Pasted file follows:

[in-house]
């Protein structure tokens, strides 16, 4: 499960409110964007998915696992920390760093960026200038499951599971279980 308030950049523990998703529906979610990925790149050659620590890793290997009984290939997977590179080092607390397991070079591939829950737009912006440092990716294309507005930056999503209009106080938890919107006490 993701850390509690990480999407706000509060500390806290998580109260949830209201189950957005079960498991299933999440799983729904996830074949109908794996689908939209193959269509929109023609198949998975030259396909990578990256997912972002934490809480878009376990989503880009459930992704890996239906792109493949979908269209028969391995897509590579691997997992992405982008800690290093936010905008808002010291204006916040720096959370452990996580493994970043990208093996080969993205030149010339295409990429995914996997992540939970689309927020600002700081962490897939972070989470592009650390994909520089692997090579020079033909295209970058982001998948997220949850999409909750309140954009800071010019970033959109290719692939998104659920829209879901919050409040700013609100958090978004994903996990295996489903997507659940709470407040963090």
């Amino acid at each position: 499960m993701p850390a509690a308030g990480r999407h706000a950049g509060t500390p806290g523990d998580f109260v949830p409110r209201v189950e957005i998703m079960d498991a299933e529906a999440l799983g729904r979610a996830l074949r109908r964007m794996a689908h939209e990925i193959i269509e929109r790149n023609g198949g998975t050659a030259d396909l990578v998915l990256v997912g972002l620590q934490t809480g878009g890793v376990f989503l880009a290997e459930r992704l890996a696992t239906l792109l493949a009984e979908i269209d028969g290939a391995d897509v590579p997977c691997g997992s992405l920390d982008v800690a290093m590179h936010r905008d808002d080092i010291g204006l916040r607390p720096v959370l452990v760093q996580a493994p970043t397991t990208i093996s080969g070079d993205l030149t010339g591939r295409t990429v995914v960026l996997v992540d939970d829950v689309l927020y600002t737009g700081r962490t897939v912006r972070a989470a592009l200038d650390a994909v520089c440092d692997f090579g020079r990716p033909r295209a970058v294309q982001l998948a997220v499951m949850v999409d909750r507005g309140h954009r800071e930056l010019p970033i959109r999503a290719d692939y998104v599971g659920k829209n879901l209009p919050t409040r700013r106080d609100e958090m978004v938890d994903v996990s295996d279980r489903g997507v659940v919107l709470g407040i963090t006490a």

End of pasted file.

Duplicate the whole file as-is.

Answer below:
[in-house]
């Protein structure tokens, strides 16, 4: 499960409110964007998915696992920390760093960026200038499951599971279980 308030950049523990998703529906979610990925790149050659620590890793290997009984290939997977590179080092607390397991070079591939829950737009912006440092990716294309507005930056999503209009106080938890919107006490 993701850390509690990480999407706000509060500390806290998580109260949830209201189950957005079960498991299933999440799983729904996830074949109908794996689908939209193959269509929109023609198949998975030259396909990578990256997912972002934490809480878009376990989503880009459930992704890996239906792109493949979908269209028969391995897509590579691997997992992405982008800690290093936010905008808002010291204006916040720096959370452990996580493994970043990208093996080969993205030149010339295409990429995914996997992540939970689309927020600002700081962490897939972070989470592009650390994909520089692997090579020079033909295209970058982001998948997220949850999409909750309140954009800071010019970033959109290719692939998104659920829209879901919050409040700013609100958090978004994903996990295996489903997507659940709470407040963090």
């Amino acid at each position: 499960m993701p850390a509690a308030g990480r999407h706000a950049g509060t500390p806290g523990d998580f109260v949830p409110r209201v189950e957005i998703m079960d498991a299933e529906a999440l799983g729904r979610a996830l074949r109908r964007m794996a689908h939209e990925i193959i269509e929109r790149n023609g198949g998975t050659a030259d396909l990578v998915l990256v997912g972002l620590q934490t809480g878009g890793v376990f989503l880009a290997e459930r992704l890996a696992t239906l792109l493949a009984e979908i269209d028969g290939a391995d897509v590579p997977c691997g997992s992405l920390d982008v800690a290093m590179h936010r905008d808002d080092i010291g204006l916040r607390p720096v959370l452990v760093q996580a493994p970043t397991t990208i093996s080969g070079d993205l030149t010339g591939r295409t990429v995914v960026l996997v992540d939970d829950v689309l927020y600002t737009g700081r962490t897939v912006r972070a989470a592009l200038d650390a994909v520089c440092d692997f090579g020079r990716p033909r295209a970058v294309q982001l998948a997220v499951m949850v999409d909750r507005g309140h954009r800071e930056l010019p970033i959109r999503a290719d692939y998104v599971g659920k829209n879901l209009p919050t409040r700013r106080d609100e958090m978004v938890d994903v996990s295996d279980r489903g997507v659940v919107l709470g407040i963090t006490a």